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Facebook Deletes Al Jazeera Journo’s Profile Over Palestinian Content Censorship

Tip of the Iceberg show aired an investigation into Facebook’s censorship of Palestinian content titled ‘The Locked Space’.
Facebook Deletes Al Jazeera Journo’s Profile Over Palestinian Content Censorship

Facebook’s parent company Meta Platforms deleted Al Jazeera Arabic presenter Tamer Almisshal’s profile 24 hours after the programme Tip of the Iceberg aired an investigation into the Mark Zuckerberg-co-owned-founded company’s censorship of Palestinian content titled ‘The Locked Space’.

“… without prior warning, Facebook quickly deleted my verified personal account through which I interact!!!! With God’s grace, and then with your support, we will remain and move on…,” Almisshal tweeted on Sunday.

Almisshal said that the profile that was deleted is his personal page, set up by him in 2006 and verified. He had, at least, 700,000 followers.

“After the huge success of the episode, I discovered that my personal Facebook profile had been deleted with no explanations given,” he told Al Jazeera. “It really does seem like some kind of revenge for the programme. We haven’t received any response from Facebook yet.”

“There was no explanation, no warning,” Almisshal said. “There had been no issues with any of the content on my page before—no message saying I had violated any rules.”

When Al Jazeera asked Facebook about deleting Almisshal’s profile without warning or explanation, the company didn’t respond.

According to Al Jazeera, the investigation, which aired on Friday, included admissions by the former head of Israel’s cybersecurity apparatus, Eric Barbing, about his organisation’s effort to track Palestinian content according to criteria that included “liking” a photo of a Palestinian killed by Israeli forces.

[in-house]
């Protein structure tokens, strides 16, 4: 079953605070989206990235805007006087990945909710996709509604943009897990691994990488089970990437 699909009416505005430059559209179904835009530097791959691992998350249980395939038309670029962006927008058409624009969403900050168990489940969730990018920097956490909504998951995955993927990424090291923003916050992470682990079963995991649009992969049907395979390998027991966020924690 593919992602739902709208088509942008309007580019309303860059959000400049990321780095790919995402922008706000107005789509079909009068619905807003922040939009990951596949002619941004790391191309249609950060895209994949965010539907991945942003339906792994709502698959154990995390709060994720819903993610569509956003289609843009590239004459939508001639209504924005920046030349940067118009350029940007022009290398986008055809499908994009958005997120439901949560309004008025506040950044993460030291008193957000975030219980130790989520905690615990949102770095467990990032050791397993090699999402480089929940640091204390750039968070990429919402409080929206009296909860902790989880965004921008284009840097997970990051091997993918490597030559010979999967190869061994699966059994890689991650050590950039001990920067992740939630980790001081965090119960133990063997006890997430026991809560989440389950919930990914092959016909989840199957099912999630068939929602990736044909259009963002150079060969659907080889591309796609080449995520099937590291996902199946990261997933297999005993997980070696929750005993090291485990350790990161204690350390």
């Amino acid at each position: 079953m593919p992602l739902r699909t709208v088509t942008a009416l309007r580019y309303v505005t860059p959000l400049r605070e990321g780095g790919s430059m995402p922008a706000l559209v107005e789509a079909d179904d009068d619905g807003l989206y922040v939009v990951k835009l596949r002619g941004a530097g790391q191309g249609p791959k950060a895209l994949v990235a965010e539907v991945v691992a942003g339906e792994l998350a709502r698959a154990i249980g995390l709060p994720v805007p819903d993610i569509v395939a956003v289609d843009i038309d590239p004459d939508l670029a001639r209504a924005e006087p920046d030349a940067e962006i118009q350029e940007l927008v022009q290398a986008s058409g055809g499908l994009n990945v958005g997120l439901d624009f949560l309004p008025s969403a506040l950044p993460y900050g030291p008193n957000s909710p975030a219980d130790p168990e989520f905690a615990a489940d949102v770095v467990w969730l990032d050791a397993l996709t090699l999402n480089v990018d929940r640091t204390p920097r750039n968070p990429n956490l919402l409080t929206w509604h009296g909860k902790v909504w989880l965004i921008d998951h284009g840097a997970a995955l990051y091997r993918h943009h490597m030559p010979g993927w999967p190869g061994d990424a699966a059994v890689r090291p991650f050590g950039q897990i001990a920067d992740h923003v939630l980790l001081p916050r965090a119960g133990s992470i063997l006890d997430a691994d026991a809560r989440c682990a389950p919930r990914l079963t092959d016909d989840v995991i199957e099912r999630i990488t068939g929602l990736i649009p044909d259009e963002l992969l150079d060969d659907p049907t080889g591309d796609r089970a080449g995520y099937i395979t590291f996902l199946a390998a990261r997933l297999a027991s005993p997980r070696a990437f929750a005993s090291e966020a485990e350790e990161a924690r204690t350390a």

“Then the agency would approach Facebook and argue that the content should be taken down, According to Barbing, Facebook usually complies with the requests and Israel’s security apparatus follows up cases, including bringing court cases if need be,” Al Jazeera reported.

Following Barbing’s admission, the news organisation interviewed several human and digital rights experts who agreed that there is a distinct imbalance in how Palestinian content is restricted.

Julie Owono, a member of Facebook’s oversight board, admitted there is a “discrepancy in how rules are interpreted and applied to Palestinian content and added that recommendations had been sent to Facebook to correct this”, the report read.

The programme’s team wanted to probe the gap between Facebook’s treatment of Palestinian and Israeli posts.

The journalists built two different pages—one with a pro-Palestinian perspective and the other a pro-Israeli one. After running trials on the pages, they concluded there was a big “discrepancy in how much scrutiny there is and how rules are applied to posts on either page”.

Almisshal told Al Jazeera that Facebook had “restricted” his account last March and “it has happened other times, but usually the situation is resolved”.

“This was a journalistically sound project, and we communicated with Meta for it, giving them the opportunity to speak during the investigation. But to target a journalist individually instead—I would never have expected that.”

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